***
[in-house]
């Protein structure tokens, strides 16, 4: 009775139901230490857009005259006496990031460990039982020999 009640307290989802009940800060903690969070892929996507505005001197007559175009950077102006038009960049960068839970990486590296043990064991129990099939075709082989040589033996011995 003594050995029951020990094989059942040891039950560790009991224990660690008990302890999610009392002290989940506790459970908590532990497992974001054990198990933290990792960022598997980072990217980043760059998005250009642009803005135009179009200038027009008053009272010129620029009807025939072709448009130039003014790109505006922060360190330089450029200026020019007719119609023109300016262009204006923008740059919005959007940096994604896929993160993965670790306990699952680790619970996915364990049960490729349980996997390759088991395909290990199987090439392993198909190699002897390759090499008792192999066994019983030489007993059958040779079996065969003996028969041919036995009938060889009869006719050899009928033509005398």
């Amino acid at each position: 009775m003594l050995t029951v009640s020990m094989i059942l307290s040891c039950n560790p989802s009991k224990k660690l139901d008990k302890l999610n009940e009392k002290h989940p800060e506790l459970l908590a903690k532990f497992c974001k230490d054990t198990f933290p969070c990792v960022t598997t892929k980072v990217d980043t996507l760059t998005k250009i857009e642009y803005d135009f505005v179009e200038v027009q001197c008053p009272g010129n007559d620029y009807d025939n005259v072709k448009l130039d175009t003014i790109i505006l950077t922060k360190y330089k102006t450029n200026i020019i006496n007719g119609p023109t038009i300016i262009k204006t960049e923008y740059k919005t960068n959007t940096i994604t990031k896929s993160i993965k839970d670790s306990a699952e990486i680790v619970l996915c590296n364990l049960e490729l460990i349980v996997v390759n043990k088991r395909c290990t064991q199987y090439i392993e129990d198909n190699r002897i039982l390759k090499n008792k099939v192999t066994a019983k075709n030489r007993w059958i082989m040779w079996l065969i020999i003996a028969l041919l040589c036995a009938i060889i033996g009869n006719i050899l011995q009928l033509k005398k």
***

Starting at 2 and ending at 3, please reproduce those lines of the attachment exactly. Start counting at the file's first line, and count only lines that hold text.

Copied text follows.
């Protein structure tokens, strides 16, 4: 009775139901230490857009005259006496990031460990039982020999 009640307290989802009940800060903690969070892929996507505005001197007559175009950077102006038009960049960068839970990486590296043990064991129990099939075709082989040589033996011995 003594050995029951020990094989059942040891039950560790009991224990660690008990302890999610009392002290989940506790459970908590532990497992974001054990198990933290990792960022598997980072990217980043760059998005250009642009803005135009179009200038027009008053009272010129620029009807025939072709448009130039003014790109505006922060360190330089450029200026020019007719119609023109300016262009204006923008740059919005959007940096994604896929993160993965670790306990699952680790619970996915364990049960490729349980996997390759088991395909290990199987090439392993198909190699002897390759090499008792192999066994019983030489007993059958040779079996065969003996028969041919036995009938060889009869006719050899009928033509005398």
């Amino acid at each position: 009775m003594l050995t029951v009640s020990m094989i059942l307290s040891c039950n560790p989802s009991k224990k660690l139901d008990k302890l999610n009940e009392k002290h989940p800060e506790l459970l908590a903690k532990f497992c974001k230490d054990t198990f933290p969070c990792v960022t598997t892929k980072v990217d980043t996507l760059t998005k250009i857009e642009y803005d135009f505005v179009e200038v027009q001197c008053p009272g010129n007559d620029y009807d025939n005259v072709k448009l130039d175009t003014i790109i505006l950077t922060k360190y330089k102006t450029n200026i020019i006496n007719g119609p023109t038009i300016i262009k204006t960049e923008y740059k919005t960068n959007t940096i994604t990031k896929s993160i993965k839970d670790s306990a699952e990486i680790v619970l996915c590296n364990l049960e490729l460990i349980v996997v390759n043990k088991r395909c290990t064991q199987y090439i392993e129990d198909n190699r002897i039982l390759k090499n008792k099939v192999t066994a019983k075709n030489r007993w059958i082989m040779w079996l065969i020999i003996a028969l041919l040589c036995a009938i060889i033996g009869n006719i050899l011995q009928l033509k005398k």